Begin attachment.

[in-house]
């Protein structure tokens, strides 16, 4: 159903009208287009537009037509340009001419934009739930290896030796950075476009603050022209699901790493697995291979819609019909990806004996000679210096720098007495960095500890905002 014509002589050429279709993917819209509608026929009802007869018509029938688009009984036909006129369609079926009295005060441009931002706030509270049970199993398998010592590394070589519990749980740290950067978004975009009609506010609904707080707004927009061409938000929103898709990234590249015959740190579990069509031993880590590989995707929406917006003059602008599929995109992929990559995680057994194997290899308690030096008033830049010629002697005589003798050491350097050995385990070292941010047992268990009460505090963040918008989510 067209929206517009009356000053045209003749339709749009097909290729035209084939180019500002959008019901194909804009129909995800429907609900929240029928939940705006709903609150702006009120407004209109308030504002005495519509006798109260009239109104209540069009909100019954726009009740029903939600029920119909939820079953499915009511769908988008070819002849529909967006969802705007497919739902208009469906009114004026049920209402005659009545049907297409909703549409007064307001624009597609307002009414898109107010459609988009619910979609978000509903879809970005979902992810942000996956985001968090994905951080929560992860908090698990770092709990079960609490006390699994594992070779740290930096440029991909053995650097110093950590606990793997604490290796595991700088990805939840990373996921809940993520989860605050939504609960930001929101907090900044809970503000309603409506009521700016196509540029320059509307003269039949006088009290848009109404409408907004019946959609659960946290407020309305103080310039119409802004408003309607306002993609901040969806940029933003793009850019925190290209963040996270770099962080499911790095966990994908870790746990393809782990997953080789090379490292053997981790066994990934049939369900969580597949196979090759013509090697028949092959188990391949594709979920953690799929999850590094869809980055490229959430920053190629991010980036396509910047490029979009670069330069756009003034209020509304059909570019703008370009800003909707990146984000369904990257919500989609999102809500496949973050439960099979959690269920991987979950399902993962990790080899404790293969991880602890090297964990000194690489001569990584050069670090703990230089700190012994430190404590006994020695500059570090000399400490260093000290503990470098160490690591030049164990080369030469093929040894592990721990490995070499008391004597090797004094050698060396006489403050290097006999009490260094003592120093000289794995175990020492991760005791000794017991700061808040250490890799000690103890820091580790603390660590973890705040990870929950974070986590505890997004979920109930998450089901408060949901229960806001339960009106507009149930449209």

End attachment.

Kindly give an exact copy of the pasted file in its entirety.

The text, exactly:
[in-house]
């Protein structure tokens, strides 16, 4: 159903009208287009537009037509340009001419934009739930290896030796950075476009603050022209699901790493697995291979819609019909990806004996000679210096720098007495960095500890905002 014509002589050429279709993917819209509608026929009802007869018509029938688009009984036909006129369609079926009295005060441009931002706030509270049970199993398998010592590394070589519990749980740290950067978004975009009609506010609904707080707004927009061409938000929103898709990234590249015959740190579990069509031993880590590989995707929406917006003059602008599929995109992929990559995680057994194997290899308690030096008033830049010629002697005589003798050491350097050995385990070292941010047992268990009460505090963040918008989510 067209929206517009009356000053045209003749339709749009097909290729035209084939180019500002959008019901194909804009129909995800429907609900929240029928939940705006709903609150702006009120407004209109308030504002005495519509006798109260009239109104209540069009909100019954726009009740029903939600029920119909939820079953499915009511769908988008070819002849529909967006969802705007497919739902208009469906009114004026049920209402005659009545049907297409909703549409007064307001624009597609307002009414898109107010459609988009619910979609978000509903879809970005979902992810942000996956985001968090994905951080929560992860908090698990770092709990079960609490006390699994594992070779740290930096440029991909053995650097110093950590606990793997604490290796595991700088990805939840990373996921809940993520989860605050939504609960930001929101907090900044809970503000309603409506009521700016196509540029320059509307003269039949006088009290848009109404409408907004019946959609659960946290407020309305103080310039119409802004408003309607306002993609901040969806940029933003793009850019925190290209963040996270770099962080499911790095966990994908870790746990393809782990997953080789090379490292053997981790066994990934049939369900969580597949196979090759013509090697028949092959188990391949594709979920953690799929999850590094869809980055490229959430920053190629991010980036396509910047490029979009670069330069756009003034209020509304059909570019703008370009800003909707990146984000369904990257919500989609999102809500496949973050439960099979959690269920991987979950399902993962990790080899404790293969991880602890090297964990000194690489001569990584050069670090703990230089700190012994430190404590006994020695500059570090000399400490260093000290503990470098160490690591030049164990080369030469093929040894592990721990490995070499008391004597090797004094050698060396006489403050290097006999009490260094003592120093000289794995175990020492991760005791000794017991700061808040250490890799000690103890820091580790603390660590973890705040990870929950974070986590505890997004979920109930998450089901408060949901229960806001339960009106507009149930449209």